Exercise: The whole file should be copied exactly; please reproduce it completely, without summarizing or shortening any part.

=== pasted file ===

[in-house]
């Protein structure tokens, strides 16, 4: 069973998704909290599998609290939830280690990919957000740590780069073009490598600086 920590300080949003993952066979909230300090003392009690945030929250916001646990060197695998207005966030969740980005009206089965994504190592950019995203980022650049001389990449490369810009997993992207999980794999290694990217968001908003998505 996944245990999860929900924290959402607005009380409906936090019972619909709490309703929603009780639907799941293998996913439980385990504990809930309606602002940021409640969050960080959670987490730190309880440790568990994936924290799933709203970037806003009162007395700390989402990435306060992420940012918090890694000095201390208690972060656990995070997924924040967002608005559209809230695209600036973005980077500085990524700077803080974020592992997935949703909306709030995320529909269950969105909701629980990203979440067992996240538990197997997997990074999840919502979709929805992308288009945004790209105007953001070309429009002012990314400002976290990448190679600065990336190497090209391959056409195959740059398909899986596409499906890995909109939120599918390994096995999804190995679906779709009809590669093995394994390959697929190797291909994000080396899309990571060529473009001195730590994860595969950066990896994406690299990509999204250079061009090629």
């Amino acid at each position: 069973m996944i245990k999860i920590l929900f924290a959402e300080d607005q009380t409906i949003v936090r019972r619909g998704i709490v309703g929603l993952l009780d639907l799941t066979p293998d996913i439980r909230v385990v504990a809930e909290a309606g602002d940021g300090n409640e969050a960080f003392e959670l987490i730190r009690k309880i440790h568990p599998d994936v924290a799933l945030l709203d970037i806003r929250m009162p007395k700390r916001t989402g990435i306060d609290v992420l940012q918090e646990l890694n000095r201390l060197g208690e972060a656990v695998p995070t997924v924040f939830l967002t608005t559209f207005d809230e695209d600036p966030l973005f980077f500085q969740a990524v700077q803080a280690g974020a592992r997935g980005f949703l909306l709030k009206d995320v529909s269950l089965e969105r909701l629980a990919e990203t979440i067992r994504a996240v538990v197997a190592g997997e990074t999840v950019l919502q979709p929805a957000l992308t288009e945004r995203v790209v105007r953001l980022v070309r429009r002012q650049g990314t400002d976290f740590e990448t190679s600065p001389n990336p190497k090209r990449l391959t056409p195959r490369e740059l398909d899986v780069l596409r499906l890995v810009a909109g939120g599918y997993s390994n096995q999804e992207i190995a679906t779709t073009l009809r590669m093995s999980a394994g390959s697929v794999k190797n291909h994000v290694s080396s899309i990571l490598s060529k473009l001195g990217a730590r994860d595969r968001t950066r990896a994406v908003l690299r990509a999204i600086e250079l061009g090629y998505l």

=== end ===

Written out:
[in-house]
């Protein structure tokens, strides 16, 4: 069973998704909290599998609290939830280690990919957000740590780069073009490598600086 920590300080949003993952066979909230300090003392009690945030929250916001646990060197695998207005966030969740980005009206089965994504190592950019995203980022650049001389990449490369810009997993992207999980794999290694990217968001908003998505 996944245990999860929900924290959402607005009380409906936090019972619909709490309703929603009780639907799941293998996913439980385990504990809930309606602002940021409640969050960080959670987490730190309880440790568990994936924290799933709203970037806003009162007395700390989402990435306060992420940012918090890694000095201390208690972060656990995070997924924040967002608005559209809230695209600036973005980077500085990524700077803080974020592992997935949703909306709030995320529909269950969105909701629980990203979440067992996240538990197997997997990074999840919502979709929805992308288009945004790209105007953001070309429009002012990314400002976290990448190679600065990336190497090209391959056409195959740059398909899986596409499906890995909109939120599918390994096995999804190995679906779709009809590669093995394994390959697929190797291909994000080396899309990571060529473009001195730590994860595969950066990896994406690299990509999204250079061009090629």
């Amino acid at each position: 069973m996944i245990k999860i920590l929900f924290a959402e300080d607005q009380t409906i949003v936090r019972r619909g998704i709490v309703g929603l993952l009780d639907l799941t066979p293998d996913i439980r909230v385990v504990a809930e909290a309606g602002d940021g300090n409640e969050a960080f003392e959670l987490i730190r009690k309880i440790h568990p599998d994936v924290a799933l945030l709203d970037i806003r929250m009162p007395k700390r916001t989402g990435i306060d609290v992420l940012q918090e646990l890694n000095r201390l060197g208690e972060a656990v695998p995070t997924v924040f939830l967002t608005t559209f207005d809230e695209d600036p966030l973005f980077f500085q969740a990524v700077q803080a280690g974020a592992r997935g980005f949703l909306l709030k009206d995320v529909s269950l089965e969105r909701l629980a990919e990203t979440i067992r994504a996240v538990v197997a190592g997997e990074t999840v950019l919502q979709p929805a957000l992308t288009e945004r995203v790209v105007r953001l980022v070309r429009r002012q650049g990314t400002d976290f740590e990448t190679s600065p001389n990336p190497k090209r990449l391959t056409p195959r490369e740059l398909d899986v780069l596409r499906l890995v810009a909109g939120g599918y997993s390994n096995q999804e992207i190995a679906t779709t073009l009809r590669m093995s999980a394994g390959s697929v794999k190797n291909h994000v290694s080396s899309i990571l490598s060529k473009l001195g990217a730590r994860d595969r968001t950066r990896a994406v908003l690299r990509a999204i600086e250079l061009g090629y998505l």